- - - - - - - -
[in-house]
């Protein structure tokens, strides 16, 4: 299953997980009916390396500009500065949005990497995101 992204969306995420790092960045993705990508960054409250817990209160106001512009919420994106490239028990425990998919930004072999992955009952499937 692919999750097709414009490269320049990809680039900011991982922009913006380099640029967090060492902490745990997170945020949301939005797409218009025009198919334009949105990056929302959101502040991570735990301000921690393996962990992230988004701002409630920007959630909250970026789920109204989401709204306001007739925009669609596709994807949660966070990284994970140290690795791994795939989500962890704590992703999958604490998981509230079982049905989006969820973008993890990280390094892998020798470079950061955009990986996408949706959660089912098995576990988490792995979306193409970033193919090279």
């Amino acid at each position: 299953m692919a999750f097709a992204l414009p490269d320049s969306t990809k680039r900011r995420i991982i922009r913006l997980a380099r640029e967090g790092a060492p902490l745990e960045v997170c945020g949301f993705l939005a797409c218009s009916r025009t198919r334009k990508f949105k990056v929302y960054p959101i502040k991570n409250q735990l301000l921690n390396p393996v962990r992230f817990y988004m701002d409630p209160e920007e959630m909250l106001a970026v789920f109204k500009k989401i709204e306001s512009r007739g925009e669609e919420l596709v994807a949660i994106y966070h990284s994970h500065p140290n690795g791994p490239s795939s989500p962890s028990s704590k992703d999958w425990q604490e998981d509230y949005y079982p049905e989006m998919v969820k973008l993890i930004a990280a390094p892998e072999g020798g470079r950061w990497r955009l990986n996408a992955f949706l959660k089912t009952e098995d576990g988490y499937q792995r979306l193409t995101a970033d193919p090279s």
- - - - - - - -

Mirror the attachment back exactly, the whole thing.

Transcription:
[in-house]
């Protein structure tokens, strides 16, 4: 299953997980009916390396500009500065949005990497995101 992204969306995420790092960045993705990508960054409250817990209160106001512009919420994106490239028990425990998919930004072999992955009952499937 692919999750097709414009490269320049990809680039900011991982922009913006380099640029967090060492902490745990997170945020949301939005797409218009025009198919334009949105990056929302959101502040991570735990301000921690393996962990992230988004701002409630920007959630909250970026789920109204989401709204306001007739925009669609596709994807949660966070990284994970140290690795791994795939989500962890704590992703999958604490998981509230079982049905989006969820973008993890990280390094892998020798470079950061955009990986996408949706959660089912098995576990988490792995979306193409970033193919090279």
């Amino acid at each position: 299953m692919a999750f097709a992204l414009p490269d320049s969306t990809k680039r900011r995420i991982i922009r913006l997980a380099r640029e967090g790092a060492p902490l745990e960045v997170c945020g949301f993705l939005a797409c218009s009916r025009t198919r334009k990508f949105k990056v929302y960054p959101i502040k991570n409250q735990l301000l921690n390396p393996v962990r992230f817990y988004m701002d409630p209160e920007e959630m909250l106001a970026v789920f109204k500009k989401i709204e306001s512009r007739g925009e669609e919420l596709v994807a949660i994106y966070h990284s994970h500065p140290n690795g791994p490239s795939s989500p962890s028990s704590k992703d999958w425990q604490e998981d509230y949005y079982p049905e989006m998919v969820k973008l993890i930004a990280a390094p892998e072999g020798g470079r950061w990497r955009l990986n996408a992955f949706l959660k089912t009952e098995d576990g988490y499937q792995r979306l193409t995101a970033d193919p090279s």